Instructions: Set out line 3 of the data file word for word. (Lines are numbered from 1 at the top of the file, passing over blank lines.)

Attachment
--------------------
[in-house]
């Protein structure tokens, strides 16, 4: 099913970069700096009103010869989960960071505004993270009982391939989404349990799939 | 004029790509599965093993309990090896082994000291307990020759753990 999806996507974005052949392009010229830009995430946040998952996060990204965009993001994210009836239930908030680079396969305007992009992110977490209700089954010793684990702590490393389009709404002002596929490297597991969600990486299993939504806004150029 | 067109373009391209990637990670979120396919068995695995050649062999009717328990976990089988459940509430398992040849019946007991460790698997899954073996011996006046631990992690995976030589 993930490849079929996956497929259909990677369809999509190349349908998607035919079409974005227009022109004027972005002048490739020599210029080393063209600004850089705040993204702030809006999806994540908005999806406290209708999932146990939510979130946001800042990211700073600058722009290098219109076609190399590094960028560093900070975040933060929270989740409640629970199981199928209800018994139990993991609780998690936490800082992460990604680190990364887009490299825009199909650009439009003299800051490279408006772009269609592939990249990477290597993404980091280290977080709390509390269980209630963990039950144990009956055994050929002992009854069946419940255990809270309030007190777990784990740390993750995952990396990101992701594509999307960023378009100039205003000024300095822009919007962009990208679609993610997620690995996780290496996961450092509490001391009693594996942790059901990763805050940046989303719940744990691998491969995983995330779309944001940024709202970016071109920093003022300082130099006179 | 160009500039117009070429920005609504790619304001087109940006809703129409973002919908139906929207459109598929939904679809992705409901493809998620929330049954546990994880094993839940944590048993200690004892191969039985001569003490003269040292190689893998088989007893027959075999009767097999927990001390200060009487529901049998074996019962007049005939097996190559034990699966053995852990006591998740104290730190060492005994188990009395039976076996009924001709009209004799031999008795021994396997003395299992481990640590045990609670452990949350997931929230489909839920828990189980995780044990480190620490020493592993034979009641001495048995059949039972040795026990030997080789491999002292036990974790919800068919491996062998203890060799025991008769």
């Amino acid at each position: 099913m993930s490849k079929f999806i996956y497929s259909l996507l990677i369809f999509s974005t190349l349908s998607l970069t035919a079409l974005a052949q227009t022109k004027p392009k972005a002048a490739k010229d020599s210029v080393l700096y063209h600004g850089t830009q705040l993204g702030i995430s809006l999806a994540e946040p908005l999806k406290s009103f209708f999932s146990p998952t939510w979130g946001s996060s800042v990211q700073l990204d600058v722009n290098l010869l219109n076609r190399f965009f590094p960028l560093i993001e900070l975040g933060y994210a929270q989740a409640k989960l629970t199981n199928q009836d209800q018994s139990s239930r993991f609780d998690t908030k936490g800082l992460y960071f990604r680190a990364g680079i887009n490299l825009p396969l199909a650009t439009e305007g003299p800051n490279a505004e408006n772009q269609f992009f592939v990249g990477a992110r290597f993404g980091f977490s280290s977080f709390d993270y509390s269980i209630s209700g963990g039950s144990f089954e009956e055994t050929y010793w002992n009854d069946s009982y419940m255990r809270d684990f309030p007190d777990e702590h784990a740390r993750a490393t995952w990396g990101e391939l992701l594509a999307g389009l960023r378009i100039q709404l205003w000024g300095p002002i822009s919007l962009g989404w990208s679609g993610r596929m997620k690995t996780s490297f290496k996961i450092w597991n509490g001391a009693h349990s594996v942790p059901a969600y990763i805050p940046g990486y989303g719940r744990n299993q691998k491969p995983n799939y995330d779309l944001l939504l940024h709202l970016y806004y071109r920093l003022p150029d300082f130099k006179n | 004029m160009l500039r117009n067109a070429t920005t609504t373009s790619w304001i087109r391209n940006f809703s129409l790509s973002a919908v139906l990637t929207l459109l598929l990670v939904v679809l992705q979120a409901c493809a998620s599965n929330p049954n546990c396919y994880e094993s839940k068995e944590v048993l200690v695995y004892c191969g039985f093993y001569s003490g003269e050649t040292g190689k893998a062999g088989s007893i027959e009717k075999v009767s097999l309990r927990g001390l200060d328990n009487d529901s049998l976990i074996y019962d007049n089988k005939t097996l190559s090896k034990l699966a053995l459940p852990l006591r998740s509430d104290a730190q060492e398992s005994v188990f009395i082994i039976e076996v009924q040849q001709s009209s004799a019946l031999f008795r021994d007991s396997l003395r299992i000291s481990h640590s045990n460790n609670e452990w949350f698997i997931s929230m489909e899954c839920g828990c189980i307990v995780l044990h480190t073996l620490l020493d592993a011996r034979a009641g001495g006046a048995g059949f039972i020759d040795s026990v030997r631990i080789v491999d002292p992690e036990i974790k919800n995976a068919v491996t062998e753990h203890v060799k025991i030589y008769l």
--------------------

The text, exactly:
């Amino acid at each position: 099913m993930s490849k079929f999806i996956y497929s259909l996507l990677i369809f999509s974005t190349l349908s998607l970069t035919a079409l974005a052949q227009t022109k004027p392009k972005a002048a490739k010229d020599s210029v080393l700096y063209h600004g850089t830009q705040l993204g702030i995430s809006l999806a994540e946040p908005l999806k406290s009103f209708f999932s146990p998952t939510w979130g946001s996060s800042v990211q700073l990204d600058v722009n290098l010869l219109n076609r190399f965009f590094p960028l560093i993001e900070l975040g933060y994210a929270q989740a409640k989960l629970t199981n199928q009836d209800q018994s139990s239930r993991f609780d998690t908030k936490g800082l992460y960071f990604r680190a990364g680079i887009n490299l825009p396969l199909a650009t439009e305007g003299p800051n490279a505004e408006n772009q269609f992009f592939v990249g990477a992110r290597f993404g980091f977490s280290s977080f709390d993270y509390s269980i209630s209700g963990g039950s144990f089954e009956e055994t050929y010793w002992n009854d069946s009982y419940m255990r809270d684990f309030p007190d777990e702590h784990a740390r993750a490393t995952w990396g990101e391939l992701l594509a999307g389009l960023r378009i100039q709404l205003w000024g300095p002002i822009s919007l962009g989404w990208s679609g993610r596929m997620k690995t996780s490297f290496k996961i450092w597991n509490g001391a009693h349990s594996v942790p059901a969600y990763i805050p940046g990486y989303g719940r744990n299993q691998k491969p995983n799939y995330d779309l944001l939504l940024h709202l970016y806004y071109r920093l003022p150029d300082f130099k006179n | 004029m160009l500039r117009n067109a070429t920005t609504t373009s790619w304001i087109r391209n940006f809703s129409l790509s973002a919908v139906l990637t929207l459109l598929l990670v939904v679809l992705q979120a409901c493809a998620s599965n929330p049954n546990c396919y994880e094993s839940k068995e944590v048993l200690v695995y004892c191969g039985f093993y001569s003490g003269e050649t040292g190689k893998a062999g088989s007893i027959e009717k075999v009767s097999l309990r927990g001390l200060d328990n009487d529901s049998l976990i074996y019962d007049n089988k005939t097996l190559s090896k034990l699966a053995l459940p852990l006591r998740s509430d104290a730190q060492e398992s005994v188990f009395i082994i039976e076996v009924q040849q001709s009209s004799a019946l031999f008795r021994d007991s396997l003395r299992i000291s481990h640590s045990n460790n609670e452990w949350f698997i997931s929230m489909e899954c839920g828990c189980i307990v995780l044990h480190t073996l620490l020493d592993a011996r034979a009641g001495g006046a048995g059949f039972i020759d040795s026990v030997r631990i080789v491999d002292p992690e036990i974790k919800n995976a068919v491996t062998e753990h203890v060799k025991i030589y008769l």